The “goodness” of the plant world is often accompanied by a kind of “harm”. Roses, succulents, cacti… These thorny plants all maintain a “love and kill” relationship with animals and humans.
Why do plants have thorns? When did the thorn first appear? And how did it evolve? Scientists have always lacked in-depth research on these interesting questions.
Over the past few years, the Paleoecological Research Group of xishuangbanna Tropical Botanical Garden of the Chinese Academy of Sciences (hereinafter referred to as “Banna Botanical Garden”) and the Institute of Paleontology and Paleoanthropology of the Chinese Academy of Sciences jointly formed the Qinghai-Tibet Plateau Paleontological Expedition Team, which has found a fossil plant group in the middle of the Qinghai-Tibet Plateau, which has the largest number of thorn fossils in the world. Scientists have finally discovered direct evidence of the evolutionary history of thorny plants and their causes. The results of this study were recently published in Nature Communications.
Fossils of thorns that have been “snubbed”
Since 2016, the paleontological expedition team has been conducting paleontological scientific investigations in the Cenozoic sedimentary basin of the Pangong Lake-Nu River Suture Belt in the central Tibetan Plateau for many years, accumulating a large number of plant thorn fossils from the Late Eocene (about 39 million years ago) in the past few years.
There are 44 specimens of thorn fossils from the Lumpola Basin and Nyima Basin, which are divided into skin spines and branch thorns according to their shape, size, growth mode and other characteristics, with a total of 7 morphological types, which is also the largest number of fossil plants known in the world.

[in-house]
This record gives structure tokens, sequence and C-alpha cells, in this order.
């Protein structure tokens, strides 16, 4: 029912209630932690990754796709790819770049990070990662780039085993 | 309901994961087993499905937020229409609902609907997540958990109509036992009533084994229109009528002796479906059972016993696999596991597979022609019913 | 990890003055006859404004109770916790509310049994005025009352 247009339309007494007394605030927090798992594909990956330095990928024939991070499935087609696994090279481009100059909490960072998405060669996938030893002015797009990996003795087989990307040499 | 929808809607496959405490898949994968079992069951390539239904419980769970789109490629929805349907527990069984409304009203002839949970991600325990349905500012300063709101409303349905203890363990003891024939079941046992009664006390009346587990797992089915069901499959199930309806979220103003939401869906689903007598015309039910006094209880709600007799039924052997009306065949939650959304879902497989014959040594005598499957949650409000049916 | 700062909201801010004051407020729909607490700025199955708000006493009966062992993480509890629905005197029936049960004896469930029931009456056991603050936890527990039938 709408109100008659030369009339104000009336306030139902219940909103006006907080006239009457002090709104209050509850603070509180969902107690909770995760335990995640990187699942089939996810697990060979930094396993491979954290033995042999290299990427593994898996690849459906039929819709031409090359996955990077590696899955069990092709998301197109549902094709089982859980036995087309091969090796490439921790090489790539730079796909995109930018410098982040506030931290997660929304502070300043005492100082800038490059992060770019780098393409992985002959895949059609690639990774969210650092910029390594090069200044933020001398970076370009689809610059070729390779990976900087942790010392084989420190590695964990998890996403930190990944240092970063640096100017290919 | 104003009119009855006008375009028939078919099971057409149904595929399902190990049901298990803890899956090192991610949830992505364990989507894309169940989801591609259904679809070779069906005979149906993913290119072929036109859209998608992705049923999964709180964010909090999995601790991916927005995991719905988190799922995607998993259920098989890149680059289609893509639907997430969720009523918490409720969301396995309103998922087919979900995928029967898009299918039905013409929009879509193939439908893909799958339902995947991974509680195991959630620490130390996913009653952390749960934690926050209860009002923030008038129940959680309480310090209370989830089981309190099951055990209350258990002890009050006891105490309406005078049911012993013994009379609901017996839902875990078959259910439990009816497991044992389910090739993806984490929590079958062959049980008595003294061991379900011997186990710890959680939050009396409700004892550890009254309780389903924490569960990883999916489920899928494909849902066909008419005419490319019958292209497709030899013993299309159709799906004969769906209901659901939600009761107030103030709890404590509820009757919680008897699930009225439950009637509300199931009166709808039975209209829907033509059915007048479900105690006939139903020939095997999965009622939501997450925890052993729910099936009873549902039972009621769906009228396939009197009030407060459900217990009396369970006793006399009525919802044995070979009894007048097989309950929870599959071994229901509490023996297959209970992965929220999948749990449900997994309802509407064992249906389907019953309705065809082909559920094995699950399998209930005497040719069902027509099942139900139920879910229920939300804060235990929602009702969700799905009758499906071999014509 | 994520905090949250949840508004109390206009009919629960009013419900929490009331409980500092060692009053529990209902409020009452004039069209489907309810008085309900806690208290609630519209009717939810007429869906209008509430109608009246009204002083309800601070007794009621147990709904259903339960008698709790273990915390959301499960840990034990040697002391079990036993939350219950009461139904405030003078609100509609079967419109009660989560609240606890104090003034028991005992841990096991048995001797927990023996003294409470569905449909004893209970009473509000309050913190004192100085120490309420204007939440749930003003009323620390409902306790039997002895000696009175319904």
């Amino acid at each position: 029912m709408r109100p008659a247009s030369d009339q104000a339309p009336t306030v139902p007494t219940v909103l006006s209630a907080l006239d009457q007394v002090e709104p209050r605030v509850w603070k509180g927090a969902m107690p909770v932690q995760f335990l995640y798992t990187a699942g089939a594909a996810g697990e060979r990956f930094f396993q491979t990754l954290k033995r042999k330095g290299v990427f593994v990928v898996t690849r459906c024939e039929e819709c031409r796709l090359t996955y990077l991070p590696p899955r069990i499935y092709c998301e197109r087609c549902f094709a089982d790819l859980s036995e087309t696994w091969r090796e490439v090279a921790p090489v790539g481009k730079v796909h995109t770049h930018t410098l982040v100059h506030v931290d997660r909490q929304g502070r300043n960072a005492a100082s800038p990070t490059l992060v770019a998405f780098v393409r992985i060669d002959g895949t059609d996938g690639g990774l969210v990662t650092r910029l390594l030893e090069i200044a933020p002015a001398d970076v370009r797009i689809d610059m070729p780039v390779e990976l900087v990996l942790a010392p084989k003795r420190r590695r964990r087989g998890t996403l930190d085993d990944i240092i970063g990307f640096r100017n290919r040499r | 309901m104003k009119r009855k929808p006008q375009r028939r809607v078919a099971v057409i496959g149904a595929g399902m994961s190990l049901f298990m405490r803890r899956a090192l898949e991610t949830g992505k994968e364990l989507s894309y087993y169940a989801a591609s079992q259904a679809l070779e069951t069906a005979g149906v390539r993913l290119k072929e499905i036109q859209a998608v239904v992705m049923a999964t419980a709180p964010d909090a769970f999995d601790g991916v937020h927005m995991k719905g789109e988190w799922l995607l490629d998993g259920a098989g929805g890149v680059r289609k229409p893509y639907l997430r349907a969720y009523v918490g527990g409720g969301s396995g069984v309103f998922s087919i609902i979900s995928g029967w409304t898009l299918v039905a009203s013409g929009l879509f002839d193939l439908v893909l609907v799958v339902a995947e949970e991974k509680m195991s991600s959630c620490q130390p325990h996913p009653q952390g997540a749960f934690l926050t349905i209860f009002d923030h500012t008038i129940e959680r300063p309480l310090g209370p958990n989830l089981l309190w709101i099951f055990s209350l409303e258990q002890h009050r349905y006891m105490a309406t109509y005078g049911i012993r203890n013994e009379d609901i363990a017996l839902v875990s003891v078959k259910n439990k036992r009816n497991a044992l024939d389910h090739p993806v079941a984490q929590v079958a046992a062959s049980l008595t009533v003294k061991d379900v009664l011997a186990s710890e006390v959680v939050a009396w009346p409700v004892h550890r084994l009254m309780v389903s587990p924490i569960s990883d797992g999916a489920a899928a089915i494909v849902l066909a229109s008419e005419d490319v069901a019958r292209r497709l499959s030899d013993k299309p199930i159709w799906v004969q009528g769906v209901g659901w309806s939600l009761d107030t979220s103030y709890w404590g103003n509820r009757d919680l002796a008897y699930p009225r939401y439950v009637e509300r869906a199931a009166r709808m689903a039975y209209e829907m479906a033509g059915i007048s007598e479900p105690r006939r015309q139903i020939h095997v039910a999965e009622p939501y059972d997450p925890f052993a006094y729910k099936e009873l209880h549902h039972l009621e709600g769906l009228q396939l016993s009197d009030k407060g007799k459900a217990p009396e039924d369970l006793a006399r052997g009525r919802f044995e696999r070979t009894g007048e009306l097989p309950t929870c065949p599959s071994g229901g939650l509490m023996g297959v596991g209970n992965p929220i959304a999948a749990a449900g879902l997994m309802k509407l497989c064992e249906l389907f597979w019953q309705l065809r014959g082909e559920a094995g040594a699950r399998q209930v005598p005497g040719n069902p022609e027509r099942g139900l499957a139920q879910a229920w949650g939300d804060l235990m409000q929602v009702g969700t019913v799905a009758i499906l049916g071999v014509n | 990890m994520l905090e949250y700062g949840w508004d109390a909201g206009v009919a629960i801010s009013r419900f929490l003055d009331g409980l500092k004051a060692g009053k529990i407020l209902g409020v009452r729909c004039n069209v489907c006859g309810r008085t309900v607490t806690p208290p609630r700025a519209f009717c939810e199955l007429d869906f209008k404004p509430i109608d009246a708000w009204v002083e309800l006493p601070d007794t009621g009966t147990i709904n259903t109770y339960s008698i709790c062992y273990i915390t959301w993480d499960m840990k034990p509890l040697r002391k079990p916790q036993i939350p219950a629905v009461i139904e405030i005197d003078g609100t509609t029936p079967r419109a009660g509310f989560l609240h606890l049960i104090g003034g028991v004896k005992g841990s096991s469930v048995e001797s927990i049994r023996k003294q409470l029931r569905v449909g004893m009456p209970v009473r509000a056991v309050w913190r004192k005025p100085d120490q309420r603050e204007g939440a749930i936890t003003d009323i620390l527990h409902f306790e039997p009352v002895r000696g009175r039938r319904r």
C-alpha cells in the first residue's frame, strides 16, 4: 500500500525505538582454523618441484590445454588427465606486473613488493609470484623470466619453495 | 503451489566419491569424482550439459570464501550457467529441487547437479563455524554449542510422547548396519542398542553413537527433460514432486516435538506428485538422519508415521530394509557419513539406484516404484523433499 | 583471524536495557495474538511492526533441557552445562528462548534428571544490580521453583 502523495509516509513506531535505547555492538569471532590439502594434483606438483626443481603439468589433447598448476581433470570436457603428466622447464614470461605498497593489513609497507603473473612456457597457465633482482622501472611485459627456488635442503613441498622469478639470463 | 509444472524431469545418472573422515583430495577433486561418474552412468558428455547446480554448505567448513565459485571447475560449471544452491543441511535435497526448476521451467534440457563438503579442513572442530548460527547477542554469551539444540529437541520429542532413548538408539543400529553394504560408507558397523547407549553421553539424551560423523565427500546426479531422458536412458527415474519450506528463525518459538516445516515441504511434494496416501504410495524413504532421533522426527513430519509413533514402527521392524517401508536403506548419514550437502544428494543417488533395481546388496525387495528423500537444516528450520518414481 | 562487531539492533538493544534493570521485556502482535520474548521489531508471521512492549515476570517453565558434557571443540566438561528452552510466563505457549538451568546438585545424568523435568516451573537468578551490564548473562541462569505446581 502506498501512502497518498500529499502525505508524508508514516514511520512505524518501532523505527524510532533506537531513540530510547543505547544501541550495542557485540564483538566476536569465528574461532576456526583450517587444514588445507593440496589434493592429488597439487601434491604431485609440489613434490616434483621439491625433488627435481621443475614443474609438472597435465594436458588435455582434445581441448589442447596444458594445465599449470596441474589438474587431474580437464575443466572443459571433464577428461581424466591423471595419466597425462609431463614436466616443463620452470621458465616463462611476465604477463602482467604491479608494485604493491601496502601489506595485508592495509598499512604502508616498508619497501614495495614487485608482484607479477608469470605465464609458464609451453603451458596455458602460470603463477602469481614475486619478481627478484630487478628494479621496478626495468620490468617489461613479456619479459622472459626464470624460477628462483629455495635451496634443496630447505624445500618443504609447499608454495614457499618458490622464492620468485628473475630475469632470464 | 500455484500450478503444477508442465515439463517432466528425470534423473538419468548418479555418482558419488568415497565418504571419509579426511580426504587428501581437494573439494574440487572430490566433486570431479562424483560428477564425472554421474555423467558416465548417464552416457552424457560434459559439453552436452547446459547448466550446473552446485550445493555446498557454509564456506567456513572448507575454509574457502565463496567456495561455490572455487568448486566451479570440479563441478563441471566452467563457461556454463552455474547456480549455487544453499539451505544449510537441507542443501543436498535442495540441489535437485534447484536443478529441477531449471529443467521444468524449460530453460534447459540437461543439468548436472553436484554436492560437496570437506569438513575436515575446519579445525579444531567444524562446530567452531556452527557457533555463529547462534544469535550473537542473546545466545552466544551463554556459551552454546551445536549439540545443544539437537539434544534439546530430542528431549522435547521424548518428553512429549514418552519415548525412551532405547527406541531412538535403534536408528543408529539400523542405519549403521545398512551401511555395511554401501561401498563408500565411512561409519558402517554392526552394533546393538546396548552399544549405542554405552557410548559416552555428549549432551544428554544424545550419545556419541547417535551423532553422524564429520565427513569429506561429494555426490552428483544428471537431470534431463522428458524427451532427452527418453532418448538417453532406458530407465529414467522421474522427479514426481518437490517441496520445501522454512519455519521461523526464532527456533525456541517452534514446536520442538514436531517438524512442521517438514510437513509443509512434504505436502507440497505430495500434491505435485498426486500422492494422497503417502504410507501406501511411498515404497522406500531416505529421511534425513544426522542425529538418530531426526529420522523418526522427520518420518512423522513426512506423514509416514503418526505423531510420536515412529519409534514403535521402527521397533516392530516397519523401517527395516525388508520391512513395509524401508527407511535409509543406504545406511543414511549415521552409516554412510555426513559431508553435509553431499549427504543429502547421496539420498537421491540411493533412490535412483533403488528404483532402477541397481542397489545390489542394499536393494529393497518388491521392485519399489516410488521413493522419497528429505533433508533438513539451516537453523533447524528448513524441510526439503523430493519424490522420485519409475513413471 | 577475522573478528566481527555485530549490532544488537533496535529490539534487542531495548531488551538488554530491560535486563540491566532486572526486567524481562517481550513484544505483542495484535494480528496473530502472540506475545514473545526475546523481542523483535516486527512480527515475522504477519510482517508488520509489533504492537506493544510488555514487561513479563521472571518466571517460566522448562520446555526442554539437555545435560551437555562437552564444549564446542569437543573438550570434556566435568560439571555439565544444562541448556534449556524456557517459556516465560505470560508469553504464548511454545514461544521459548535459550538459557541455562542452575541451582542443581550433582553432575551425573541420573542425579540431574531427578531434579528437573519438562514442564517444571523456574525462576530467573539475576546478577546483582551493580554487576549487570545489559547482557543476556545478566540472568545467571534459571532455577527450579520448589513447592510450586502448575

Fossil plant spines of 7 morphological types in the late Ephemerocene (about 39 Ma) in the central Tibetan Plateau and living spiny plants Courtesy of Zhang Xinwen
In the fossil flora of North America and Europe, there have been some fossil records of thorns, and the number is small, and scientists have not studied them in depth alone. Although the fossils of thorns on the Tibetan Plateau were brought to the laboratory of the Banna Botanical Garden, they were also “left out” for nearly three years.
“Although this batch of fossils is numerous and diverse, due to the lack of detailed characteristics, it is almost impossible to further define these fossils to genera, even families.” Even Zhou Zhekun, a researcher at the Banna Botanical Garden and a paleobotanist, couldn’t help but feel chicken ribs when he first saw them.
In 2019, these fossils were handed over to Zhang Xinwen, a doctoral student in the Paleoecology Research Group of Banna Botanical Garden, in addition to the classification information description, how to bother her can tell a new scientific story about thorn fossils.
“When we look at living spiny plants, it’s easy to think that they have important environmental indicators in ecosystems.” Zhang Xinwen, the first author of the paper, told China Science News.
She explains that thorns are specialized organs of plants that may come from specialized leaves, stems, or epidermis. Since the surface area of the spines is very small, transpiration can be reduced, which helps the plant adapt to some relatively arid environments. At the same time, thorns are also a defensive structure of plants, which can effectively reduce the frequency of eating by plant-eating animals. Therefore, the most typical habitat for spiny plants is the savanna.
“We have a full understanding of living spiny plants, and paleontology is a discipline that will discuss the ancient, so we boldly speculate that the large number of thorns is also related to these environmental factors.” Zhang Xinwen said that the research team decided to start the research from the ecological significance of thorns.
Why thorny plants “erupt”
So far, scientists have not definitively found the fossil record of the earliest spiny angiosperms, but according to molecular phylogenetic analysis, they first appeared in the Late Cretaceous Period, when, with the explosion of angiosperms, spiny plants also began to appear.